Thus we have a clear and documented tradition up to the present day in which the legal system of the U.S. has affirmed most any type of belief, while often prohibiting actions interpreting as conflicting with other legal principles. In the case of the article from MSNBC, recent cited examples are all actions, rather than beliefs.

* A Christian photographer was forced by the New Mexico Civil Rights Commission to pay $6,637 in attorney's costs after she refused to photograph a gay couple's commitment ceremony.

* A psychologist in Georgia was fired after she declined for religious reasons to counsel a lesbian about her relationship.

* Christian fertility doctors in California who refused to artificially inseminate a lesbian patient were barred by the state Supreme Court from invoking their religious beliefs in refusing treatment.

* A Christian student group was not recognized at a University of California law school because it denies membership to anyone practicing sex outside of traditional marriage.

All of these are actions. To the extent that religious action has received less protection in general, and the belief core of Protestantism affirmed as the definition of religion, all of these can be seen as potentially running afoul of Equal-Protection laws. Arguments from the viewpoint of religious liberty are likely to be less and less relevant, since none of the actions are protected as "religion."

The activities and outreach of these Protestant groups is thus being challenged through the very ideological framework promulgated by their progenitors hundreds of years ago. In ways that Jews, Hindus, Catholics, Mormons, and Amerindians have failed to accomplish in seeking legal equality for their religious cultures, gay and lesbian political actvists (wrongly assumed by many to be non-religious) may have finally brought some of those Protestant chickens 'home to roost.'

As a recent popular dystopian film character has noted: "Fate, it seems, is not without a sense of irony."

Wednesday, April 8, 2009

Pesach and the rhetoric of "Judeo-Christianity"

Tonight marks the beginning of Passover, or Pesakh in the Jewish tradition. As some friends and colleagues are engaging their Seder meals and retelling the Haggadah, I thought I would keep this in mind while talking about the the recent American Religious Identification Survey (ARIS) conducted through Trinity College. This is just the latest in several surveys, including one conducted the Pew Forum for Religion in Public Life. The ARIS was also conducted in 2001 through CUNY.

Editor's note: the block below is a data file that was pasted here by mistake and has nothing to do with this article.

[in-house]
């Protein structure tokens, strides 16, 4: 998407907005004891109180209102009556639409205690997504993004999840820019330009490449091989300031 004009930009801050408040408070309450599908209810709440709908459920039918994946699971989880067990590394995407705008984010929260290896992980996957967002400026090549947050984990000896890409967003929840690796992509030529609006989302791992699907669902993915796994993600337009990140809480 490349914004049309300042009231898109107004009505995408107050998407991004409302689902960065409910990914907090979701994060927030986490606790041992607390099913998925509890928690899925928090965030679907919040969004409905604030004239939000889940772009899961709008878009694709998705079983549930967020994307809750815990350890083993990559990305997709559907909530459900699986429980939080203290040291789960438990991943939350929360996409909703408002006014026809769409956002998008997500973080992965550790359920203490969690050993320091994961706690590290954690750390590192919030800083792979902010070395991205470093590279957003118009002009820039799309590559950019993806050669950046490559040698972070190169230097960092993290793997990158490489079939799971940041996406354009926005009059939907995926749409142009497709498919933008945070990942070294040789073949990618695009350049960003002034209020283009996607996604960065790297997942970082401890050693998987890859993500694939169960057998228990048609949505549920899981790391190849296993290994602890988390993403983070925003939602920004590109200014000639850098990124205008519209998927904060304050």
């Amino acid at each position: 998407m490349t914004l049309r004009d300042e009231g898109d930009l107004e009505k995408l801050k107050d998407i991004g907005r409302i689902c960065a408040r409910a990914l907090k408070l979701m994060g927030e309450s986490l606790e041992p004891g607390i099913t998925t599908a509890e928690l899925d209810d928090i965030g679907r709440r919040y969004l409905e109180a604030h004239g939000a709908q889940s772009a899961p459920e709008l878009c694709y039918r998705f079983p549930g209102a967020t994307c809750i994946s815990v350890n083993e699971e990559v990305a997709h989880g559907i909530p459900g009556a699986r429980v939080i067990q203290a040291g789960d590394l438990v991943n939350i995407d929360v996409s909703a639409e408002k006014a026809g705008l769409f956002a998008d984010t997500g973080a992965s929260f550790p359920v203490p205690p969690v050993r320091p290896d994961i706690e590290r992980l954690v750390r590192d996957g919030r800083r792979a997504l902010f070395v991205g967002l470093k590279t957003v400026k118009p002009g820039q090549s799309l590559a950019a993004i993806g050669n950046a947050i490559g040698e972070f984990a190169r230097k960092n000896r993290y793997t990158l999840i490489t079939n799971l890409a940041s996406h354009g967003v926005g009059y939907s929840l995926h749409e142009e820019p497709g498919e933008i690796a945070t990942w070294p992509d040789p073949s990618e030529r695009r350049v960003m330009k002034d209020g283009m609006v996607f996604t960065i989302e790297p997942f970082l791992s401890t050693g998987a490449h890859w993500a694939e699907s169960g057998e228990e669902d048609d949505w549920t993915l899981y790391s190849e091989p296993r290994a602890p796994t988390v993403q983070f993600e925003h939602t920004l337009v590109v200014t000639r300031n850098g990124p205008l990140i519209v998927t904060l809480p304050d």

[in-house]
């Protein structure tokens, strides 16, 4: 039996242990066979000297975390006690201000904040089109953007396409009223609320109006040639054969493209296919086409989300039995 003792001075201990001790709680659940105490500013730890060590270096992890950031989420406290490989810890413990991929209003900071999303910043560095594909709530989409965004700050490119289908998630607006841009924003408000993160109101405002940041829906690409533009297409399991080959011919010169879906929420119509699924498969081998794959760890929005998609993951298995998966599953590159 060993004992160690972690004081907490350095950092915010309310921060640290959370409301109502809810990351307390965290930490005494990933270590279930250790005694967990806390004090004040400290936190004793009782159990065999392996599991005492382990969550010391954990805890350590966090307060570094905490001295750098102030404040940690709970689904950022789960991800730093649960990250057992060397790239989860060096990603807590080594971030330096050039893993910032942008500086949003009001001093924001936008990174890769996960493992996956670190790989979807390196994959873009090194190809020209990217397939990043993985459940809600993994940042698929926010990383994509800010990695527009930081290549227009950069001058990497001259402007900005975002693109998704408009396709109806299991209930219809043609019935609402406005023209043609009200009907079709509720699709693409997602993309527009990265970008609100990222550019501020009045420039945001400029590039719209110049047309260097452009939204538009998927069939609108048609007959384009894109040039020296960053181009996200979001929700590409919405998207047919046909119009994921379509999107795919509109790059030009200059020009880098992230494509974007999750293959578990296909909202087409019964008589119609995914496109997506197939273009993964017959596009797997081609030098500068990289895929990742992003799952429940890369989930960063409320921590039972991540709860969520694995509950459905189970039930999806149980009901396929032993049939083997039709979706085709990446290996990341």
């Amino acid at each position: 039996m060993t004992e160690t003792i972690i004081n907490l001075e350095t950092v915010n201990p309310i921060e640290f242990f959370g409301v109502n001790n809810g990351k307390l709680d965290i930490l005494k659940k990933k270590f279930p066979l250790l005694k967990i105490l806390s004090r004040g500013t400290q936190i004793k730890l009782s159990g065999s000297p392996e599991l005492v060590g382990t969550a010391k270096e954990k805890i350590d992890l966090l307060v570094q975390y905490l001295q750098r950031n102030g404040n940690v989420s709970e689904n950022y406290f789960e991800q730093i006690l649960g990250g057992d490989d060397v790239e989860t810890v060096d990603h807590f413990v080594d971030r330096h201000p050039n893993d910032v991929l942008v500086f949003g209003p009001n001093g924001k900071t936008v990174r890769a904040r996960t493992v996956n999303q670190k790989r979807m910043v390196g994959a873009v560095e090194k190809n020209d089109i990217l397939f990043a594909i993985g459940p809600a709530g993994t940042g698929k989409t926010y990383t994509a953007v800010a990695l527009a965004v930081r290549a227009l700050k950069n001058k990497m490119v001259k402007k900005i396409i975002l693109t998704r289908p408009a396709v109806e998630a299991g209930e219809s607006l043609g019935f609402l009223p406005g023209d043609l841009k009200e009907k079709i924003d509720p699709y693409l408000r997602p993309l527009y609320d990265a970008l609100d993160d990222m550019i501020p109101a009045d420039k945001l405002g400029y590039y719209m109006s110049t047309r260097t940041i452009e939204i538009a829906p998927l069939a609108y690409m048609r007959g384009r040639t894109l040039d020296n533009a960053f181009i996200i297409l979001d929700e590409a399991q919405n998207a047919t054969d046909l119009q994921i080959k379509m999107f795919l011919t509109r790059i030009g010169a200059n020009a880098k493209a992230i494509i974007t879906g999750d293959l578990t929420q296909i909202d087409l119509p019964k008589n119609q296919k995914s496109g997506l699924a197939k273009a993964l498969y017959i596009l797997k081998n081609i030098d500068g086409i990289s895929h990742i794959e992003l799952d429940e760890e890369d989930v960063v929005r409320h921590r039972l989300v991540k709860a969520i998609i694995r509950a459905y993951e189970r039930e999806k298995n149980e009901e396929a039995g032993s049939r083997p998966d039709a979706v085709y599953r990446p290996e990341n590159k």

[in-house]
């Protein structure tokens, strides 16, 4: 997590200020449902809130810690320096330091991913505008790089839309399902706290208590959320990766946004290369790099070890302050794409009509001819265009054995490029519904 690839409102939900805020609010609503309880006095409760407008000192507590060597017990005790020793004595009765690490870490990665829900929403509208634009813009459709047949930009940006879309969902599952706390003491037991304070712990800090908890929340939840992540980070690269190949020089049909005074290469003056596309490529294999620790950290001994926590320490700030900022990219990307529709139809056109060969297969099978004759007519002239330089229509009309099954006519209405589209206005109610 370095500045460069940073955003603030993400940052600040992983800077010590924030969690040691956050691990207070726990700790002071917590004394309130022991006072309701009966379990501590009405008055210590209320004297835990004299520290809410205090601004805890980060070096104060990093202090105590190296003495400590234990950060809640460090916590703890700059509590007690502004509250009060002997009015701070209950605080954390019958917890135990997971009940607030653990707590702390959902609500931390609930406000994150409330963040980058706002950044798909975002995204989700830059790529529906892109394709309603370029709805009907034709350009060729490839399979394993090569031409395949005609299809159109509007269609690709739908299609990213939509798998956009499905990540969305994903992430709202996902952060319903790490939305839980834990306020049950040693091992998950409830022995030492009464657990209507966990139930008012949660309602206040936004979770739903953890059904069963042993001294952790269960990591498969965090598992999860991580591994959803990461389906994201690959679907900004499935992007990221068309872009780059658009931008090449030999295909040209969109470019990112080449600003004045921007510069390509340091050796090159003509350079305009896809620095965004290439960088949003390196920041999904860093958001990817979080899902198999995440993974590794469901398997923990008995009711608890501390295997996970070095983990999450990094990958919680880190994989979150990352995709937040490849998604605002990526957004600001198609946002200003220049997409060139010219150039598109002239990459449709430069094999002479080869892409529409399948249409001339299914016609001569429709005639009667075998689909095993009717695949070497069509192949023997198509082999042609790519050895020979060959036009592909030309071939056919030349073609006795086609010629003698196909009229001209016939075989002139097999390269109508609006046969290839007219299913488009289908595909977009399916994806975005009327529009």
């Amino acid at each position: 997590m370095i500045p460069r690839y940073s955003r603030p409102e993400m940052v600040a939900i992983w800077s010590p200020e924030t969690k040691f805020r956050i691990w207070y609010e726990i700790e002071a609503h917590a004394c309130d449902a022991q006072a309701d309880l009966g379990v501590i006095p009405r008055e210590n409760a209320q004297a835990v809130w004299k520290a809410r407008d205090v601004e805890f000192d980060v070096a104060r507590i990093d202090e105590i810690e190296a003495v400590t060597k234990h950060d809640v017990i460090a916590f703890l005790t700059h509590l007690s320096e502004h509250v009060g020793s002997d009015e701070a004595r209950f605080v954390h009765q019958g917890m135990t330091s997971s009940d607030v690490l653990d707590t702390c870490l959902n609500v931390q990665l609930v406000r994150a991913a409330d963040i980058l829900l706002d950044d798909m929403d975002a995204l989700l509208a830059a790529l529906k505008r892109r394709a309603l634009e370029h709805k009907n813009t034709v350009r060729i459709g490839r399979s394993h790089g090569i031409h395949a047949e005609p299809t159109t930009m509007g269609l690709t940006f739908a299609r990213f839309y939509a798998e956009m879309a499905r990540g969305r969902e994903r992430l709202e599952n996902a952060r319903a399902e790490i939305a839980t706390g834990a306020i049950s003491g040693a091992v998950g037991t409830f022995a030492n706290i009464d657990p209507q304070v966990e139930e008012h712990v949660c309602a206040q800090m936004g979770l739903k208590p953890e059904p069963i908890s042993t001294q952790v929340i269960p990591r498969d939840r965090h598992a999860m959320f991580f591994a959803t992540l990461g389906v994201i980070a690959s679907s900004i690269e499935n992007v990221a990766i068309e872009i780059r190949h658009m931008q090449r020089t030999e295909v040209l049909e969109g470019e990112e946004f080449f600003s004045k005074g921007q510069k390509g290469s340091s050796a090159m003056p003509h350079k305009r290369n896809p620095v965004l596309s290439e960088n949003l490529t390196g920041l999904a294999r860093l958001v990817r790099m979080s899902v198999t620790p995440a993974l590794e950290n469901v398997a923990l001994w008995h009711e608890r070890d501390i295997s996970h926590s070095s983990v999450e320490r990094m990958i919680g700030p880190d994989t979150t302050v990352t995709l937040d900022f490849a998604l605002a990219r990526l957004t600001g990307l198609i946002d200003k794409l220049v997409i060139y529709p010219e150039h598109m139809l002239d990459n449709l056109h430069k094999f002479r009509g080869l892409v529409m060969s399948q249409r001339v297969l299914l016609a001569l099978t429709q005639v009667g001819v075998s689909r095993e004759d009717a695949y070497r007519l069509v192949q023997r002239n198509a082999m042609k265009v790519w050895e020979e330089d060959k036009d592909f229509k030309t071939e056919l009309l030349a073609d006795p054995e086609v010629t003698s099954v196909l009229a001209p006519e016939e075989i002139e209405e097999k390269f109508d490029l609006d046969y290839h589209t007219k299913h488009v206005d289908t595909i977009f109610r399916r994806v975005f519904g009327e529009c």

The ARIS report's conclusions suggest that mainline Protestant populations have fallen, and that evangelical populations have risen, although not enough the keep pace. The percentage of self-identified Christians has fallen to 76 percent from just about 80 percent in the early 1990's. Catholicism has shifted to its early areas of growth, California and the Southwest, rather than the Northeast, which became Catholic largely through 19th century immigration, rather than 16th and 17th century Spanish colonization. Predictably, some media outlets have moved to talk about a 'post-Christian America' or other such things, in my view quite prematurely.

R. Albert Mohler, president of the Southern Baptist Theological Seminary, appears to be concerned not only that the number of openly secular Americans has doubled, but that the Northeast has overtaken the Northwest as the most secular area of the United States, geographically speaking. Mohler notes that the Northwest has never been particularly religious--rather it has been a stronghold of "freethinkers" since well into the 19th century--which is only partially true. In fact, the West has been a hotbed of new religious development for over a century, and demonstrated its share of powerful movers and shakers, such as the Presbyterian minister Mark A. Matthews.

But its Mohler's language that truly gives his inadequate understanding away. "The so-called Judeo-Christian consensus of the last millennium has given way to a post-modern, post-Christian, post-Western cultural crisis which threatens the very heart of our culture." As Jews and Christians both enter into a particularly sacred time of year this week, its helpful to remember one crucial fact.